George Mikan, the league's commissioner, insisted on a red, white and blue ball because his flawed vision made it difficult for him to see the basketball.
One team official, thinking the list of draft-eligible players he was reading was based on talent, didn't realize the list was in alphabetical order and made Matt Aitch the franchise's first draft pick.
One player refused to sign a contract because he was holding out for a $1,000 bonus and didn't realize that the $1,500 he was offered actually was more money.
Player-coach Cliff Hagan was forbidden by ownership from playing anymore because he threw too many punches on the court. He broke that ban, put himself in a game and within five seconds hauled off and clocked an opposing player, a punch the referee never saw.
Welcome to the American Basketball Association (1967-1976, R.I.P.), a professional basketball league getting another turn in the spotlight thanks to the Will Ferrell movie "Semi-Pro," which opened at No. 1 in the box office last weekend.
The movie also indirectly shines the spotlight one more time on one of the most entertaining sports books ever written. The aforementioned stories and hundreds of others were told in "Loose Balls," a book about the league written in oral history style by Terry Pluto.
Ferrell, speaking last month at a news conference on the Kansas State campus, said he read the book and listed as his favorite story in it, "Marvin Barnes, who played for the St. Louis Spirits, refused to fly on a plane that was changing time zones because he was afraid it was a time machine. That's probably my favorite because I have those same fears myself."
The story, inspired by Barnes not understanding how an airplane could leave Louisville at a later listed time than it arrived in St. Louis, was told by Bob Costas, then a rookie announcer for the St. Louis Spirits.
Larry Brown, MVP of the first ABA All-Star Game and a three-time league leader in assists, later coached a game in overalls and was such a flashy dresser at other times he became known as "The Modfather." Wilt Chamberlain routinely coached wearing sandals.
Some of the arenas were dumps, but the league's talent was undeniable.
The ABA gave the NBA more than just the three-point shot and the slam-dunk contest in the All-Star Game. It gave the league loud talent.
Julius Erving, Connie Hawkins, Rick Barry, Spencer Haywood, George Gervin, George McGinnis, Dan Issel, Artis Gilmore and David Thompson are among the alumni. In the first season after the merger - the Denver Nuggets, Indiana Pacers, New York Nets and San Antonio Spurs joined the NBA - 10 of the 24 All-Stars had played in the ABA.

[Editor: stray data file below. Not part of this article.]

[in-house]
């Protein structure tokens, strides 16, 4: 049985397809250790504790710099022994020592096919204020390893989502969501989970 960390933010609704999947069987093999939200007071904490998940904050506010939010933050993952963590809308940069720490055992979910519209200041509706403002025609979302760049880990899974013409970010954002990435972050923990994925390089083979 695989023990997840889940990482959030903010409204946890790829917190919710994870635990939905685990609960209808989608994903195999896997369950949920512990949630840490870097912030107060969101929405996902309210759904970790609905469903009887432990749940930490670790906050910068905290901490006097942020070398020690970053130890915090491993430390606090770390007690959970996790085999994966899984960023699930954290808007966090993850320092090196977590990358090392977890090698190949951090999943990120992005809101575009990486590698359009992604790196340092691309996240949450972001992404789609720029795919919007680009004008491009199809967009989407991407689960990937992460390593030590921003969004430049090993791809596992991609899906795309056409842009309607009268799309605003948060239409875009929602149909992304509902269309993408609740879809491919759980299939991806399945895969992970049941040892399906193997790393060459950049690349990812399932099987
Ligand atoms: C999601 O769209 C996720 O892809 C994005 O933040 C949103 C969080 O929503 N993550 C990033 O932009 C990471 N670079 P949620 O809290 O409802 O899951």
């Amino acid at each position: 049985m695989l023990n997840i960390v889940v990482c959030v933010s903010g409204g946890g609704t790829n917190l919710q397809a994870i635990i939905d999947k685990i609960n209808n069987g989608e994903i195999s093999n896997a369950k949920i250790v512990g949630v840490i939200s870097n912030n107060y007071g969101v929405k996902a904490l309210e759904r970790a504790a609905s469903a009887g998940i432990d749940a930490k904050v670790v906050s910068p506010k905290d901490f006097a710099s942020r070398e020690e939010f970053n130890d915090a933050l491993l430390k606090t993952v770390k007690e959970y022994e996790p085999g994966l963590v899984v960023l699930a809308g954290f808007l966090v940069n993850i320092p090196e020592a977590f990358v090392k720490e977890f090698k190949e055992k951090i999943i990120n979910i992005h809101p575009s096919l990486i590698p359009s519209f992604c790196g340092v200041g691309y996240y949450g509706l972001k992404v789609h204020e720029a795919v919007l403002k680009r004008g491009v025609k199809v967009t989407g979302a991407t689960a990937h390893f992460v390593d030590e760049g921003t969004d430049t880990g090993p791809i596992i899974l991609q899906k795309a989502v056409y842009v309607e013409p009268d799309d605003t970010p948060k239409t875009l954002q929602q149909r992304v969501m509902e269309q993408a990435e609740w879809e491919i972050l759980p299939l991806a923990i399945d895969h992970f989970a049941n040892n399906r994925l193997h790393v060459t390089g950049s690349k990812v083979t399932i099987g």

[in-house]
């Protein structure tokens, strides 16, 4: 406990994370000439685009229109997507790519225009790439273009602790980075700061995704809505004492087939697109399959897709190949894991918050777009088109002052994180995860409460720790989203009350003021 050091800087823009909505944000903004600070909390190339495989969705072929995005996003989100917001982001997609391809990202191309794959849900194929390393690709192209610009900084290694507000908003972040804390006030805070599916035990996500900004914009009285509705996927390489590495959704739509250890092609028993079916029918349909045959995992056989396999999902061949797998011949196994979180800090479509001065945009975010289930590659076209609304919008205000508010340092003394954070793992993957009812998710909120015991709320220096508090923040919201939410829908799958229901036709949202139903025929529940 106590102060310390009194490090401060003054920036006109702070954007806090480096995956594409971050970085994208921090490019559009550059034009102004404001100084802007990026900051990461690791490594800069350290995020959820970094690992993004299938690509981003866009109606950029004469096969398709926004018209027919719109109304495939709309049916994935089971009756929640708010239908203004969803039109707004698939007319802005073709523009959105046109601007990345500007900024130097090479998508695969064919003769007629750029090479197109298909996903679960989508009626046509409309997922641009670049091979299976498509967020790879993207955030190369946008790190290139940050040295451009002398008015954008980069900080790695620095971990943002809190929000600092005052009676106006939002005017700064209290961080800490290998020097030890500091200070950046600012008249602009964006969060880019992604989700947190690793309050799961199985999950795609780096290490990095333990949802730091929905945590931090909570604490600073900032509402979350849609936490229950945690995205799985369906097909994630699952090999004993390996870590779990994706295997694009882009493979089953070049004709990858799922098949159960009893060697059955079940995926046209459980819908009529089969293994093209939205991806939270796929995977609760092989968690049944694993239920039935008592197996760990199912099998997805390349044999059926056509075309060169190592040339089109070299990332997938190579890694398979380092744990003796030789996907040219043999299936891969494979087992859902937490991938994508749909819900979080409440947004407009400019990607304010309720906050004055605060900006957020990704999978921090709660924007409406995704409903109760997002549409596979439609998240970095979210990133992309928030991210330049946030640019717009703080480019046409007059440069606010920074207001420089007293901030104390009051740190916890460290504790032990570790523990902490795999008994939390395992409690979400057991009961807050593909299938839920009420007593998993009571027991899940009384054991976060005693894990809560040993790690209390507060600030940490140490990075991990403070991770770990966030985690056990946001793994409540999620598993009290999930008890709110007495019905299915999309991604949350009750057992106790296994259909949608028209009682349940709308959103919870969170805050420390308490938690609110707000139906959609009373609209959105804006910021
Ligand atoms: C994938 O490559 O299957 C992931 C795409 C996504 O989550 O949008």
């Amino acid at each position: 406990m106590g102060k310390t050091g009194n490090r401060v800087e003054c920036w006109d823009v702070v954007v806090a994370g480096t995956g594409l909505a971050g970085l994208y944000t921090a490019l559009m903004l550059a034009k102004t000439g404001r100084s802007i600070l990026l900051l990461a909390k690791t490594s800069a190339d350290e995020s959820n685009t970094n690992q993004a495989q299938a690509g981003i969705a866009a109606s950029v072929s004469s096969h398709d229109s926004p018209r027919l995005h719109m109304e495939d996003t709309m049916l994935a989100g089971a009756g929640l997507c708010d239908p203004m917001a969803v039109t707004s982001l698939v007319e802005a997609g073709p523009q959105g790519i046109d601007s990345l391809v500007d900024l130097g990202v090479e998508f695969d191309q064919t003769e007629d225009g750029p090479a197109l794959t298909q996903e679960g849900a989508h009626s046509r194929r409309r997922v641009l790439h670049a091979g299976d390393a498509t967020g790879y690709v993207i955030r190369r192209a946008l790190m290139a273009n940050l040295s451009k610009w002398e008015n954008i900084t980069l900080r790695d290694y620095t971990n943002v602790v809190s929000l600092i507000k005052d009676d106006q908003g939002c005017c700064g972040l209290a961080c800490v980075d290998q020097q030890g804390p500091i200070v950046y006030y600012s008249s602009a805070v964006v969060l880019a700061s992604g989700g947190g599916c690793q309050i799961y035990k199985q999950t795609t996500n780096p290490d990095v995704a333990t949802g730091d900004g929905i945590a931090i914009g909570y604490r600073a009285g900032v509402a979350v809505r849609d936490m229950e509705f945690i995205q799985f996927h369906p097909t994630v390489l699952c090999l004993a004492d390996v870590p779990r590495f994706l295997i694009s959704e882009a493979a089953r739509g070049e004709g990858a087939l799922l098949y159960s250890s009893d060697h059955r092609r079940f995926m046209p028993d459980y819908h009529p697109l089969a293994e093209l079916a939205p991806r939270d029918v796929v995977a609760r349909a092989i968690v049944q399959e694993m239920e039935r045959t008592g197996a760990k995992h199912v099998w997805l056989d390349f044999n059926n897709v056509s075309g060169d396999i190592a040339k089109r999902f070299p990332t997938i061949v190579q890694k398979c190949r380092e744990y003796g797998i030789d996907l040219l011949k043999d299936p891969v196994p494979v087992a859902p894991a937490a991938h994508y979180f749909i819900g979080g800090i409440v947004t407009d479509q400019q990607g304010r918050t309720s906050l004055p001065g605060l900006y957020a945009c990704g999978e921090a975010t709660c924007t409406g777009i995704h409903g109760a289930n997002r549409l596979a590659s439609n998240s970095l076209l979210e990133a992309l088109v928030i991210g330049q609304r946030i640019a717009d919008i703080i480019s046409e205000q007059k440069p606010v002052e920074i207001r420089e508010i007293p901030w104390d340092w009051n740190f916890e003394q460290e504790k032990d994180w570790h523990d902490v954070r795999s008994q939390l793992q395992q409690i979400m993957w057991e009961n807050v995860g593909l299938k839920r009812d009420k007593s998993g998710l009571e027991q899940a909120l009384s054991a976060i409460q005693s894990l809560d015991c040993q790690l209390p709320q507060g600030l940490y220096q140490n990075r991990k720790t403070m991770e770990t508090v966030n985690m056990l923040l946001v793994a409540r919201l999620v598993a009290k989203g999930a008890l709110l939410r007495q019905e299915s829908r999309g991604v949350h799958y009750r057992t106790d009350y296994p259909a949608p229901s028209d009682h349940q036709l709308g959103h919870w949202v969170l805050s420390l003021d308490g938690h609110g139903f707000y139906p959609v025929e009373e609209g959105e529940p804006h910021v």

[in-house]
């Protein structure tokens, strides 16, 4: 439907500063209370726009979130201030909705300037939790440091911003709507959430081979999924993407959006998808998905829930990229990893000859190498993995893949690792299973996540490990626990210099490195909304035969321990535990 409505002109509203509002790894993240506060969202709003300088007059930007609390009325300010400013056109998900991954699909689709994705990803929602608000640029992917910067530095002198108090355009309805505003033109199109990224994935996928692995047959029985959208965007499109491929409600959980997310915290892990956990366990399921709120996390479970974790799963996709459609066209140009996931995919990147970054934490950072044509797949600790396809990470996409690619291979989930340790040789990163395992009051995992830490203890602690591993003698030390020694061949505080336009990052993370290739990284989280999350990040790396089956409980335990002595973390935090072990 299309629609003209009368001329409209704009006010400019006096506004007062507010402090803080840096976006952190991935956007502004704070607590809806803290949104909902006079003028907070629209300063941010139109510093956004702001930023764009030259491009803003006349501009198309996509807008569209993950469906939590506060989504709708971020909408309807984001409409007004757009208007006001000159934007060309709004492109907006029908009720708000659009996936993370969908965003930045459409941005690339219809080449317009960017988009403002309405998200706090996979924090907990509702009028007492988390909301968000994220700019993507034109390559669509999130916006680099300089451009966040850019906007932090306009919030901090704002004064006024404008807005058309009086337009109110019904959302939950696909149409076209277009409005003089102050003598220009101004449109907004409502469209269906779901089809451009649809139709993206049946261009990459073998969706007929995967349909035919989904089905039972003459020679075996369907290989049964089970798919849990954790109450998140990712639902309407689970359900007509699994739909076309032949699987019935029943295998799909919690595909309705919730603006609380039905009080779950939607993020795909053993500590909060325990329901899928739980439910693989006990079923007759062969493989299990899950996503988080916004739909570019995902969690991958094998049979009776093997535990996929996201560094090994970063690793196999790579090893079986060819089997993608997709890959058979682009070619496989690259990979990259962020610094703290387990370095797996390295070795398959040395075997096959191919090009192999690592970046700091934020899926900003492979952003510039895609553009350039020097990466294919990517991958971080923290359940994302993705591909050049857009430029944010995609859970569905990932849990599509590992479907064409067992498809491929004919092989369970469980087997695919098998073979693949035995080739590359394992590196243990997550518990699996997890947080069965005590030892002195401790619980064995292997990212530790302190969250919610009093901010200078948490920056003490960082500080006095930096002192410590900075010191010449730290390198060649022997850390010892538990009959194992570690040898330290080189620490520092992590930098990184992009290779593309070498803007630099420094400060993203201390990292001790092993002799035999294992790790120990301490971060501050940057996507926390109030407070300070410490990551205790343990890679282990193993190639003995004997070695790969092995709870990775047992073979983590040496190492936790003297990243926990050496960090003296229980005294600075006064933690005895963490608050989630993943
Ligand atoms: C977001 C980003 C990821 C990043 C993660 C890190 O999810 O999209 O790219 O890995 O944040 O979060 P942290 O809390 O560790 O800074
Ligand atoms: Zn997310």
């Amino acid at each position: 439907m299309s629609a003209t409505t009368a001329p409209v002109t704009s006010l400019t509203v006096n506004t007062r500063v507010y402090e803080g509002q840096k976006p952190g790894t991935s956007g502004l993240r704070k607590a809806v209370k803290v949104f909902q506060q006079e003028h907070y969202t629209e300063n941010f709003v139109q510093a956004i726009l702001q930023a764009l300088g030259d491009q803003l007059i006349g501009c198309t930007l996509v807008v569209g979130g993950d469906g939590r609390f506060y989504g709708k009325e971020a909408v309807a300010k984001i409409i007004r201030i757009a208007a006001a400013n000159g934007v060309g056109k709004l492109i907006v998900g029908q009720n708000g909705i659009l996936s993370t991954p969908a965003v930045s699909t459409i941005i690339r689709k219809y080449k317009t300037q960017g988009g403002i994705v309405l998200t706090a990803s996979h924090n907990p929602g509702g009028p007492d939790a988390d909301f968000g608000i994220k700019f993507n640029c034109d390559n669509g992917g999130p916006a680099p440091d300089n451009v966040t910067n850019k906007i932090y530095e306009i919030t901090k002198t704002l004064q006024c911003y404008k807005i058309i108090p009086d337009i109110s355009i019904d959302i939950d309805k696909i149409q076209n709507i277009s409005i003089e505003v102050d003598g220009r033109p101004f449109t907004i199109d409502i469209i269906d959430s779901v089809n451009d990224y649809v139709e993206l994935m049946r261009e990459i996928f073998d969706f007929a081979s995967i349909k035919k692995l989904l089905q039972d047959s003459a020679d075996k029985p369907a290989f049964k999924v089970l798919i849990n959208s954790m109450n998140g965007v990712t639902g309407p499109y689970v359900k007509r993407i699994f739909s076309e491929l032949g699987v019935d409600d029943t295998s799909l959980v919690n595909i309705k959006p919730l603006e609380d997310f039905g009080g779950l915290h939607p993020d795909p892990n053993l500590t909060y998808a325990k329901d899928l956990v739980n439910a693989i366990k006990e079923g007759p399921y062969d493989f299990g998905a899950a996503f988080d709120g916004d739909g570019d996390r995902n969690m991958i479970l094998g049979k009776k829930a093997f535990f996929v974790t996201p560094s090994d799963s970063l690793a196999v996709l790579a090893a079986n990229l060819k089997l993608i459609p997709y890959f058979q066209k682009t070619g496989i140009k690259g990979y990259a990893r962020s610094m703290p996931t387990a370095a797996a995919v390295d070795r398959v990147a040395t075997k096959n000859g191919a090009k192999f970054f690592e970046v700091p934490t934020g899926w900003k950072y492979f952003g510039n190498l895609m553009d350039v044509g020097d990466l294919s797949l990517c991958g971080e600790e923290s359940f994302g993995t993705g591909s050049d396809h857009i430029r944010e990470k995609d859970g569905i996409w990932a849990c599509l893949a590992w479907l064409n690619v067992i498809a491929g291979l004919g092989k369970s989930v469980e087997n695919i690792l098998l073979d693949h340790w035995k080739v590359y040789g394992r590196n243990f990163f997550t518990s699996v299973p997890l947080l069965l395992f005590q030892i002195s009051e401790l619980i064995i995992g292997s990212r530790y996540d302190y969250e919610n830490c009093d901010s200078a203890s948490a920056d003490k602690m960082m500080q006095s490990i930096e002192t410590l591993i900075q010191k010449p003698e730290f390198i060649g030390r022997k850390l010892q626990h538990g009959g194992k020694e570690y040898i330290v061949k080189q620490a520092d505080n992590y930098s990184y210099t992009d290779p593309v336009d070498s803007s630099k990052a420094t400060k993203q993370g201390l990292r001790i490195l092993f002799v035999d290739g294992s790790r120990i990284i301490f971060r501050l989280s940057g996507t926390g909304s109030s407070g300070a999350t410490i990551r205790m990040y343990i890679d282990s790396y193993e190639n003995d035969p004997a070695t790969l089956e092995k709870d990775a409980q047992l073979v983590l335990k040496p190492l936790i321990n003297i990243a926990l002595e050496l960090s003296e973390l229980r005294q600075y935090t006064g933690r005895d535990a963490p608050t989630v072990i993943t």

In the ABA, the athletes played with far more flair and, as a result, tested the limits of their abilities. Players such as The Hawk and Dr. J tried things nobody imagined possible. It was as if they and others brought the game higher above the rim. They had a huge impact on the quality of play in the NBA getting better.
Stereotypes, such as the one the NBA had adopted about sub-6-footers being too small to play, died permanent deaths, thanks to the ABA.
To fill out the back ends of rosters on cash-strapped teams, tryouts routinely were held. One team even promoted its public relations director to playing status in order to save money late one season.
Ferrell's comedy draws heavily on actual events from the ABA, such as a player holding out for a refrigerator before he signed his contract, a possum causing a blackout at an arena by gnawing at electrical wiring, a team outfitting ball girls in tiny bikinis, a player-coach with a penchant for in-game fisticuffs, a player modeling wearing no clothes and using an ABA basketball to hide what needed to be hidden.
Brown, the former Kansas University coach, and three former Kansas players - Ron Franz (1965-67), Riney Lochmann (1964-66) and Dave Robisch (1969-71) were interviewed recently about their ABA experiences.
Brown, who isn't close to having coaching out of his blood, works in the front office for the Philadelphia 76ers.
Franz, a builder, lives in Germantown, Tenn. He said he has one house and one lot left, and he plans to retire to Florida after selling those.
Lochmann lives in Dublin, Ohio, where he works in sales for United Rotary Brush.
Robisch lives in Springfield, Ill., and works for the state government's department of human services.
The four men's reflections on the time they spent in the ABA:
Franz: At the beginning, you wanted to make sure your check was good, and you went immediately to the bank. I never did get a bad check. All my checks were good. (Singer) Pat Boone was our owner, so our checks were good.